Column

Legal Sources Part One: Law Reform Materials

My legal research career has taken me to several different settings in different cities or jurisdictions, and one thing I have found interesting is that there has always been a stronger emphasis on some tools in each of my workplaces. For this reason, I decided to write a series of columns that will address particular research materials or sources of law or legal information that, for one reason or another, I found myself using more in some settings than in others and that generally might be otherwise overlooked as excellent resources. This month, the column addresses law reform bodies and the materials they produce and how they can be of use to the researcher.

In the mid-1990s to the early 2000s I worked in Alberta as a research lawyer in a mid-sized Edmonton law firm, a research lawyer in a large Calgary law firm, and as legal counsel in the Alberta Court of Appeal. In each of those positions I took great advantage of materials produced by the Alberta Law Reform Institute. In my early months in the field of legal research practice I discovered the usefulness of ALRI reports and working/discussion papers, primarily because Alberta was undergoing a major revision of its limitation of actions legislation, and sessions were hosted to introduce the Bar to the then-forthcoming changes. The litigation Bar in general was understandably anxious about the implications of those changes, and the limitations act publications were well studied.

Until then, as a recent call to the Bar, I had not been familiar with all ALRI (or law reform bodies generally) had to offer. I discovered that its print reports and discussion papers had been regularly issued to the Alberta legal community for years upon publication (prior to the ubiquity of the web and ALRI’s publication of its materials there). I saw the background analysis, comparative law discussion, and legislative history that was presented in the papers on that topic, and so made a practice of seeking out ALRI materials that might exist in respect of other Alberta legal issues. The limitations law reports also referenced the long-ago proposed legislative change in Ontario which had stalled when the then-existing law reform body ceased operations. Those references helped me realize back then that many reform issues are or have been analyzed in some other jurisdiction at some other time, so research in similar materials from other jurisdictions could be of great assistance.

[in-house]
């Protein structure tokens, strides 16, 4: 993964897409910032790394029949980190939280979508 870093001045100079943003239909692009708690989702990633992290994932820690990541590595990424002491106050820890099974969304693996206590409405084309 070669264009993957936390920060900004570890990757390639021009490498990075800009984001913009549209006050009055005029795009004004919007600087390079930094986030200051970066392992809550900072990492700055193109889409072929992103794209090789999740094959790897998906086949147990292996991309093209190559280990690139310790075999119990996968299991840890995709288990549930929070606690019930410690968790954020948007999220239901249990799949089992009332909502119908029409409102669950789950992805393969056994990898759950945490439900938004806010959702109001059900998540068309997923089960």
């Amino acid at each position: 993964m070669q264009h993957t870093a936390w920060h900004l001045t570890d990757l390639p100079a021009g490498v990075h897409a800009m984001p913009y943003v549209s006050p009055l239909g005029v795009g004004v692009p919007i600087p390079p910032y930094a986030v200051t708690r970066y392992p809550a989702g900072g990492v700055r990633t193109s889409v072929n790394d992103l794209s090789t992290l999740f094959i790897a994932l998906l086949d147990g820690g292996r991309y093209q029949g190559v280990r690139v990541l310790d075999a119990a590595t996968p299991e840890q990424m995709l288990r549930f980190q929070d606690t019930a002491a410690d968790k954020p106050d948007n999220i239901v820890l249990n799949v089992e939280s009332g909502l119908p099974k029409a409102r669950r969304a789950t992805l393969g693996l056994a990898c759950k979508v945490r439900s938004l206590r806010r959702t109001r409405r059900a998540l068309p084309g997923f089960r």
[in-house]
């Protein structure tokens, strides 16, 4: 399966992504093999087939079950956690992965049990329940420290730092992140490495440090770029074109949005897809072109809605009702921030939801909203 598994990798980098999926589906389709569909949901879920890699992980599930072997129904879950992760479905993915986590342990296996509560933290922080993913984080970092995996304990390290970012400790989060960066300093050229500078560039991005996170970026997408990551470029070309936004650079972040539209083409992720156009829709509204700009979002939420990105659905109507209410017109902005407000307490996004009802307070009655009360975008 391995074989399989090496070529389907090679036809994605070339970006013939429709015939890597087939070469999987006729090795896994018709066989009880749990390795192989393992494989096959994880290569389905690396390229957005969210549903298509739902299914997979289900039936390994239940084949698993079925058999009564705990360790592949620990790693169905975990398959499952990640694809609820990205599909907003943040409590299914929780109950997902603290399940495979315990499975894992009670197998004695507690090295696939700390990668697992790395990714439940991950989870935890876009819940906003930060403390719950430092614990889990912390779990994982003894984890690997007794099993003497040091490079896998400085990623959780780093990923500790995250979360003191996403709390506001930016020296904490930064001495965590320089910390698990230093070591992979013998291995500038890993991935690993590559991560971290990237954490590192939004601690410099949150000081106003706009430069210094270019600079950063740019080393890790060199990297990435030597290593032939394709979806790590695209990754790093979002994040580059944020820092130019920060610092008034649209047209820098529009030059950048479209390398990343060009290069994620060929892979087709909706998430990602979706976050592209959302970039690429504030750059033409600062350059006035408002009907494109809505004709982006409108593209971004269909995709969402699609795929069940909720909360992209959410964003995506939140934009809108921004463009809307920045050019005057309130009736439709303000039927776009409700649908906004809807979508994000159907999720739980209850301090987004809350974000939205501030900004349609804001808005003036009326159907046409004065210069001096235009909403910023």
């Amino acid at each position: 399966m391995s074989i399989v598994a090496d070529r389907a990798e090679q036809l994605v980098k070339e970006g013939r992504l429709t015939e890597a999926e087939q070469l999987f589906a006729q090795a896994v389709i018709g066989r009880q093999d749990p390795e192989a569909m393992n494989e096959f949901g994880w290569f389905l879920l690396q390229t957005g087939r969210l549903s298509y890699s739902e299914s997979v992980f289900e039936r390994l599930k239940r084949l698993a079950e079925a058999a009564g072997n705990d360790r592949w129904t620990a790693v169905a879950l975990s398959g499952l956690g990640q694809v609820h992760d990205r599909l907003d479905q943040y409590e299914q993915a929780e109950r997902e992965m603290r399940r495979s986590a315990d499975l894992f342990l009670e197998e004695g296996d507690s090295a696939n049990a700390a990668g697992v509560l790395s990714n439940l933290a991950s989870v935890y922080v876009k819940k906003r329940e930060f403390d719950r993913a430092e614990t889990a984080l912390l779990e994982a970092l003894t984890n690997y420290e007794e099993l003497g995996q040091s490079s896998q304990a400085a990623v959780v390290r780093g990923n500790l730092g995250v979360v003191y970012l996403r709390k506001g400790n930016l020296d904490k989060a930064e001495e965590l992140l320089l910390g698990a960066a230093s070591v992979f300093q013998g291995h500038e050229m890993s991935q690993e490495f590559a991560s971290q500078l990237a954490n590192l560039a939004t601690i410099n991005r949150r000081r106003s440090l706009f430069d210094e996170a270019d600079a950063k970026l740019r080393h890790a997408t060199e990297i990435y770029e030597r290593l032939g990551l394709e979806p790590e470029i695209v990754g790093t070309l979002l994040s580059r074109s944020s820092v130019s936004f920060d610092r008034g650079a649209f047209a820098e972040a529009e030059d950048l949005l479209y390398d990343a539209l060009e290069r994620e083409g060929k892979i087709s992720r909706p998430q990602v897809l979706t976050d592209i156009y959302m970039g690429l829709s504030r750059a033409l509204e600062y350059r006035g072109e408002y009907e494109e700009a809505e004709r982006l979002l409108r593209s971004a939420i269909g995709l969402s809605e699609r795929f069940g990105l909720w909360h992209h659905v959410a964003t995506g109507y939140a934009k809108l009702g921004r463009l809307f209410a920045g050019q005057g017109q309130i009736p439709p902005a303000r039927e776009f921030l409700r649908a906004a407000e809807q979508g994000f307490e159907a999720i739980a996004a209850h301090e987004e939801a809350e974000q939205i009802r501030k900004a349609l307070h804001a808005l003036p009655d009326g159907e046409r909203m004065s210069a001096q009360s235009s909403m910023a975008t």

Later, in the large law firm, in-depth legal analysis was often required, and law reform publications often proved to be an excellent resource. And, at the courts, the appellate judges often addressed difficult or novel legal issues that sometimes themselves led to law reform. Law reform publications were often referenced in factums, or consulted in the court’s analysis and discussions with appellate counsel.

Since then, I have always noted the importance of publications and web sites of law reform bodies in any coaching, mentoring, or formal training I have offered to students or junior lawyers. For reference purposes, here are some links to law reform body web sites or materials for Canada, some of which also offer links to law reform web sites of other jurisdictions:

British Columbia Law Institute,
Alberta Law Reform Institute
Saskatchewan Law Reform Commission
Manitoba Law Reform Commission
Law Commission of Ontario
Quebec Research Centre of Private & Comparative Law
Law Reform Commission of Nova Scotia
Uniform Law Conference of Canada
Law Commission of Canada (as archived with the Library and Archives of Canada)

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Comments

  1. I’m pleased to see your column, Kim. At the LCO, we are conscious of this law reform commission role and have explicitly included taking into consideration these broader benefits of our reports as one of our goals in researching and writing reports (whether this goal is actually achieved remains to be seen, of course, but we have it in mind).